I Hate Cardio by Lisbeth Darsh

I Hate Cardio by Lisbeth Darsh

I hate cardio. Are you with me here?

I usually don’t use the word “hate” because I feel it’s crass and overblown and perhaps should be reserved only for expression of dire circumstances beyond redemption.

I think that applies here: I hate cardio.

I hate all parts of cardio:

  • The anticipation
  • The pit in my stomach before
  • The queasiness of my stomach after
  • The first few breaths that seem sweet as I start to work (It’s a trick! There’s pain coming!)
  • The middle breaths of the hard part—the dreaded middle of any workout (Read “The Real Suck”)
  • The last breaths where I am certain I am dying, killed by cardio, leaving the mortal plane, evaporated from this Earth in a big pool of sweat, and, ironically, dead in a totally boring and unsatisfying manner. Dying by cardio is simply not sexy. It’s not falling off a cliff or my parachute failing to open. It’s just boring and (unfortunately) common. I can hear my friends talking later:  “She died during cardio.” “Oh my. That’s really sad, isn’t it? Do you want to get coffee?”  

In my mind, cardio sits alone at a lunch table in her little pink sweater set, annoyingly perfect and perfectly annoying. People want to say they know her well, but most of them are lying. Most of them don’t really like cardio; they only like what cardio can do for them. They like to be seen with cardio, but they don’t really want to talk to her.

Tough Mudder, 2011: Possibly the last time I smiled during cardio

Tough Mudder, 2011: the last time I smiled during cardio

Meanwhile, weightlifting sits at the jock table, big and loud and FUN. We all want to sit with weightlifting, and sit during weightlifting (between sets). Sure, the work is hard but it’s short and cool. You get to talk with your friends and use chalk. What could be more fun?

But, unfortunately, lifting weights is not enough … and we know it.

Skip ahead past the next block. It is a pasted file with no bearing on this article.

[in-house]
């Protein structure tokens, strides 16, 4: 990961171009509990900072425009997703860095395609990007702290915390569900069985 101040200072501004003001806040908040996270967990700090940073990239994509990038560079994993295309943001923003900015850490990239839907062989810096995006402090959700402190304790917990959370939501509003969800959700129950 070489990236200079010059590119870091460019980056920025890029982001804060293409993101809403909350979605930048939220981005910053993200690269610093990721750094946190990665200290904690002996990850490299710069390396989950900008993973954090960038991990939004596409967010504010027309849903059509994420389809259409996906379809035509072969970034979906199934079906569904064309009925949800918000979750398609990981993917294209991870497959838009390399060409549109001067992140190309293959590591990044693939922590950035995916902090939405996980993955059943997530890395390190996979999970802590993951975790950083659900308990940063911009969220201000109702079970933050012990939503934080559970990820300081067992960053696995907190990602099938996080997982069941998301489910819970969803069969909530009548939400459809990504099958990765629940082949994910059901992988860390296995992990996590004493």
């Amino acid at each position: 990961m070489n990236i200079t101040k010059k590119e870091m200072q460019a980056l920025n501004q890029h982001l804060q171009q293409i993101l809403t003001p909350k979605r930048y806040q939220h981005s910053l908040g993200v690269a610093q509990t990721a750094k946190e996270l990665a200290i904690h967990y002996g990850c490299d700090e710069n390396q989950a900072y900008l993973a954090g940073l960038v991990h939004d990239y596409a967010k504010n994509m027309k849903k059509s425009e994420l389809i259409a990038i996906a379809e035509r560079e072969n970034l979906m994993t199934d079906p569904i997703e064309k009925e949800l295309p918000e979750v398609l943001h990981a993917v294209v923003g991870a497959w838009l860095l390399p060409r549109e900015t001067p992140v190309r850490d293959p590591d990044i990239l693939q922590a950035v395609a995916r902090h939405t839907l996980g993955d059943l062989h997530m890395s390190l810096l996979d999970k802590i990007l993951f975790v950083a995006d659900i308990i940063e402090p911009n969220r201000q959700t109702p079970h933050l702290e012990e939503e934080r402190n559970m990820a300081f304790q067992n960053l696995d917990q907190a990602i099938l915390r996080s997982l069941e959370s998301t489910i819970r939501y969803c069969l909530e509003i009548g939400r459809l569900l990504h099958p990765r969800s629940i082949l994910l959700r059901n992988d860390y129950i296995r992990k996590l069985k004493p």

If you want to be healthy and live a long life, you need to lift weights and you need to do some cardio. You need to condition your heart, test your heart, use all fitness tools available so you reduce your chances of dropping dead at far too early of an age because your heart just couldn’t take the strain of your life and your work and your weight.

Ugh. Reality. It’s not always fun, is it? 

Weightlifting will make you strong and happy, but it’s not going to make you fit. For that, you’re going to need some cardio.

But how to do that? How to make yourself do cardio when you don’t want to?

Some folks like to use distraction:

  • Run with music
  • Swim with friends
  • Zumba (I hear people still do this? Can anyone confirm a sighting in the wild?)
  • Dance/fitness/movement classes
  • Anything that moves you but takes your mind off your movement (like this “air drum” workout)

Then there’s the ultimate cardio mind-trick: CrossFit. You lift weights but faster, and you mix those movements in with bodyweight exercises, quick and cycling, so you are constantly re-adjusting your muscles and your mind, losing yourself in the moment instead of the pain.

But no matter what method we choose, the pain always comes. Always. There’s no hiding from it. If you would have results, you will have pain, you will have marks. 

And that’s okay, even with cardio. So, here’s the big lesson, folks: you need to change your mind about cardio, because the experience of cardio is not going to change.

Cardio is going to suck. Unless you’re missing part of your frontal lobe or you’re a cardio bunny (or both), you will likely experience the suckage. It’s okay! Go deep into the suck. Because the suck is where the good stuff is, the suck is where change lurks, the suck is where they hide the great.

Nobody ever got fit by doing nothing or close to nothing. Nobody ever got better by not trying. Nobody ever lived a long life by doing everything they could to shorten it.

Achievement requires effort, a healthy heart requires some cardio, and cardio requires work that you might hate.

So, hate cardio. I do. But realize its inherent worth and importance to your life, and then work it into your exercise regimen. Why? Because you probably love your kids or your partner and your life—and cardio will help you to stay on this Earth longer with them all.

Lucky for all of us, there’s an I Hate Cardio Club! It meets every day at the gym. Membership? Almost everyone. They say misery loves company, and that’s true. Misery also loves cardio, because cardio is pretty much the membership chairman of misery. Nobody recruits misery like cardio. It wins every sales contest. Cardio is a closer. (Listen the next time you’re in the gym: “Ugh. I hate this! I hate cardio!” Ah, another new member of the misery club.)

But hate or love cardio, the thing you need to do is lace up your sneakers, get ready to sweat, and then go sweat. Because there is one GREAT thing about cardio—it doesn’t last forever. (It only feels like forever.)

So get to the “cardio is over” part. Smile and breathe and make a sweat angel. Feels good, doesn’t it? Remember that, and come back tomorrow. Your body, your heart, and your family will thank you for it.